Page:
Center for Biological Diversity

For Immediate Release, April 20, 2023

Contact:

Catherine Kilduff, (530) 304-7258, ckilduff@biologicaldiversity.org

Legal Agreement Spurs Analysis of California Gillnets’ Threat to Humpback Whales

Massive Fishing Nets Trap, Harm Marine Mammals, Sharks, Rays

SAN FRANCISCO— The National Marine Fisheries Service agreed today to complete a new assessment of the threat of drift gillnets in California to endangered humpback whales. In the 2020-2021 and 2021-2022 fishing seasons an estimated 12 Pacific humpbacks were caught in the California drift gillnet fishery, according to federal reports.

The fishery uses mile-long hanging nets, left in the ocean overnight, to catch large fish like Pacific bluefin tuna, swordfish and thresher sharks.

“Humpback whales just won a key victory against destructive gillnets,” said Catherine Kilduff, an attorney at the Center for Biological Diversity. “These amazing animals face so many threats off California, and absurdly huge nets are a hazard they really shouldn’t have to dodge. This agreement will help ensure whales are protected while the drift gillnet fishery winds down operations over the next five years.”

The Center sued the agency in 2022 over the fishery’s excessive harm to endangered humpback whales, which violates the Endangered Species Act. In addition, the Service’s existing 2013 review of endangered species failed to protect the humpback populations that were listed under the Endangered Species Act in 2016.

In the new biological opinion the Service will consider humpback whales entangled in Southern California recently and will ensure the fishery is not jeopardizing the continued existence of the species. The agency will also consider implementing measures to minimize the fishery’s harms to humpback whales.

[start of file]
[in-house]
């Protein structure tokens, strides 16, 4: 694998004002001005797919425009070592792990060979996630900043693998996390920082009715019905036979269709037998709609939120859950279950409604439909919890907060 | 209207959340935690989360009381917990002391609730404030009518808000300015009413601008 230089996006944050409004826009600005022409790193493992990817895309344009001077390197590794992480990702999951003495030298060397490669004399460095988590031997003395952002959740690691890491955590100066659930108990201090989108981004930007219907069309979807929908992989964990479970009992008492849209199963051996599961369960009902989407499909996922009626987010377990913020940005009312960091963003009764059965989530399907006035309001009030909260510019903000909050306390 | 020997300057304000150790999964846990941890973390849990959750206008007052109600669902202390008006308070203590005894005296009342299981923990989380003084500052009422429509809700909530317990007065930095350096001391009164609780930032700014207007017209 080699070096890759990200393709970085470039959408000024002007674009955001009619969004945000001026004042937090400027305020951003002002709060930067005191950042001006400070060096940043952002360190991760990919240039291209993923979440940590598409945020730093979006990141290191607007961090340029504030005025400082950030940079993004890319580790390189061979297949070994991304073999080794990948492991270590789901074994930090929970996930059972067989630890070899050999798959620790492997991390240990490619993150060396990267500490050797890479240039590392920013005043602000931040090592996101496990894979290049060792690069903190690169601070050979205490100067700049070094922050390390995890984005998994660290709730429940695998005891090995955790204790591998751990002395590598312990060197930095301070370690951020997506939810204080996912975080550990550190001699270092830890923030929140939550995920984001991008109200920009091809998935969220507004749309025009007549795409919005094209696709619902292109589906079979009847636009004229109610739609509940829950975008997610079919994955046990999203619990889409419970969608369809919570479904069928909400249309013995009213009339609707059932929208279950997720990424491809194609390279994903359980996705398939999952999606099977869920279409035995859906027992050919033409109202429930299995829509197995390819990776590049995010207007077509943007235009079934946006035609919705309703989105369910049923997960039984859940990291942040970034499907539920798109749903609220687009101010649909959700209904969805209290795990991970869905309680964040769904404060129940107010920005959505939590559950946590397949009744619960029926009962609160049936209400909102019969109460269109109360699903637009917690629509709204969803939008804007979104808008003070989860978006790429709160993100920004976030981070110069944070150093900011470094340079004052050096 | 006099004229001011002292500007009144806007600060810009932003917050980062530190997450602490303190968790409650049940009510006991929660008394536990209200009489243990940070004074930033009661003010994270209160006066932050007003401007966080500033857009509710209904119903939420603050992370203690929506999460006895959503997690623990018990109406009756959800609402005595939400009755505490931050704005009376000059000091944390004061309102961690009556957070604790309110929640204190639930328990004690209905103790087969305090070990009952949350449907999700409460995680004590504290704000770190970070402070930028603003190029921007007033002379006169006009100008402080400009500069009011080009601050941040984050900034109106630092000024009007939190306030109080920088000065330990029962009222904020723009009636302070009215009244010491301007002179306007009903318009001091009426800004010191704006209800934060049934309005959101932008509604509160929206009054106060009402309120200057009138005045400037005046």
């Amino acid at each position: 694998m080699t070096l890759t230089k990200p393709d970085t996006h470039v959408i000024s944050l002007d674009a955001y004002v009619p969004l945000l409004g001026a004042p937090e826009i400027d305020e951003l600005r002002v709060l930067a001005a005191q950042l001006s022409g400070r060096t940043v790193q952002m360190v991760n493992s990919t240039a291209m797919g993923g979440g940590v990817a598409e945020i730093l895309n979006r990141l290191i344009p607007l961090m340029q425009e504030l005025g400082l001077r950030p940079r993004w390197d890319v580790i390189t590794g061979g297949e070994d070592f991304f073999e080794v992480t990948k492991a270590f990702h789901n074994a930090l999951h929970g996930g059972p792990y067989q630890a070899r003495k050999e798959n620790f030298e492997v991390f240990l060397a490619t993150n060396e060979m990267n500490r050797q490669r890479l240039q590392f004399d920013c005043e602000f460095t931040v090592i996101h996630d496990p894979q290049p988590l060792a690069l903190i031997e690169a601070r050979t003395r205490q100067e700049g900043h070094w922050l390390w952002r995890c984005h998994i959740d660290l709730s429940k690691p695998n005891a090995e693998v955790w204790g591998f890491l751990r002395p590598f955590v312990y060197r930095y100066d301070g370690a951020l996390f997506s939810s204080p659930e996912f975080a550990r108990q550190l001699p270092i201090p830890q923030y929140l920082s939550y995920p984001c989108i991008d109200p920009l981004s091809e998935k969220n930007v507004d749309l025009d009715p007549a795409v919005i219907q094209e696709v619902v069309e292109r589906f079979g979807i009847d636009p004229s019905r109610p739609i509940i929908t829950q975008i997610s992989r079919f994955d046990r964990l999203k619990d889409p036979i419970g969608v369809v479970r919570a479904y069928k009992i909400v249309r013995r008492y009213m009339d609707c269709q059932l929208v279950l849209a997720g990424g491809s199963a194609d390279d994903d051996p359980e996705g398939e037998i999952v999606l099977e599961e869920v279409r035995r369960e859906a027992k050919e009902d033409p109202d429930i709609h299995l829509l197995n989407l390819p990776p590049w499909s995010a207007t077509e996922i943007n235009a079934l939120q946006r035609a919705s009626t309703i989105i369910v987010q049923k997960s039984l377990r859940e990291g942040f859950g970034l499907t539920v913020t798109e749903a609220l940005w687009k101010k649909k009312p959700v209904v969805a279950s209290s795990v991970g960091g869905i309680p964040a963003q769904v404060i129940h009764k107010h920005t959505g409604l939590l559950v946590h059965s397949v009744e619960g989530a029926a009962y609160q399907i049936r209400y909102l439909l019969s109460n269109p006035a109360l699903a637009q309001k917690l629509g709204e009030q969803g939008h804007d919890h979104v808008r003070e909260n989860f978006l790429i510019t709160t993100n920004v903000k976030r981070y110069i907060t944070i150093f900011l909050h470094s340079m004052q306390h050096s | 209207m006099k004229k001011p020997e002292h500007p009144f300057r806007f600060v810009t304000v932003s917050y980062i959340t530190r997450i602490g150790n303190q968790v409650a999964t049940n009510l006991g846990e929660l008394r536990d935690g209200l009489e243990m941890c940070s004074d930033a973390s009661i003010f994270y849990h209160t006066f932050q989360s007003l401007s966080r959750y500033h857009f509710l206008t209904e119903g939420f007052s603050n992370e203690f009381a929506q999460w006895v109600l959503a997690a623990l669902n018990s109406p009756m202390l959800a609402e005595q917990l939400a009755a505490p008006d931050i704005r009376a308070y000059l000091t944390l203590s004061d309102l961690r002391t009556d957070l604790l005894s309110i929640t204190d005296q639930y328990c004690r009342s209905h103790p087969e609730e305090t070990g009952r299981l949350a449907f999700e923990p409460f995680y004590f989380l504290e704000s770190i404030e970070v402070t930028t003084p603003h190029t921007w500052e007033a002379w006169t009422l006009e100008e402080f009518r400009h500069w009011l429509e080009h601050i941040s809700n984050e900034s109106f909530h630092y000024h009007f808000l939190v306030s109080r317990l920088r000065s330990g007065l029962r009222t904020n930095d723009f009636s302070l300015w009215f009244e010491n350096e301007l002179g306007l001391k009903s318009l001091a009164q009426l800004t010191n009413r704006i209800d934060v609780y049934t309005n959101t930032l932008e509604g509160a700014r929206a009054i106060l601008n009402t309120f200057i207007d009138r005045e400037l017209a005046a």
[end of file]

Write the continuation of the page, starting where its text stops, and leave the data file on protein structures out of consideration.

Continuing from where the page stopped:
Fishing gear entanglements are a leading threat to migratory endangered humpbacks along the West Coast. In April 2021, 48,521 square nautical miles were designated as critical habitat for the species.

West Coast humpback whale entanglement reports increased sharply from 2014 to 2017, reaching a record high of 53 entanglements in 2016. Since then, whale entanglements have remained elevated.

During the 2020-2021 and 2021-2022 fishing seasons, the Service observed fewer than 20% of the active gillnets, which means that because two humpbacks were seen tangled in nets, an estimated 11.7 were caught. Entanglements can lead to death, injury and lower calving rates in whales.

The most imperiled humpback population — which winters in Central America — has about 1,500 individuals and feeds almost exclusively off California and Oregon. The threatened Mexico population has about 2,900 individuals.

Bipartisan federal legislation that gradually ends drift gillnet use off the West Coast by 2027 was signed into law in 2022. A similar law was vetoed by President Trump in 2020.

State legislative efforts to phase out the fishery include California Senate Bill 1017, which was signed into law on Sept. 27, 2018, and directed the California Department of Fish and Wildlife to establish a voluntary program to incentivize drift gillnet permittees to transition out of the fishery.

humpback whale and calf
Humpback whale photo by Ed Lyman/NOAA permit # 774-1714. Image is available for media use.

The Center for Biological Diversity is a national, nonprofit conservation organization with more than 1.7 million members and online activists dedicated to the protection of endangered species and wild places.

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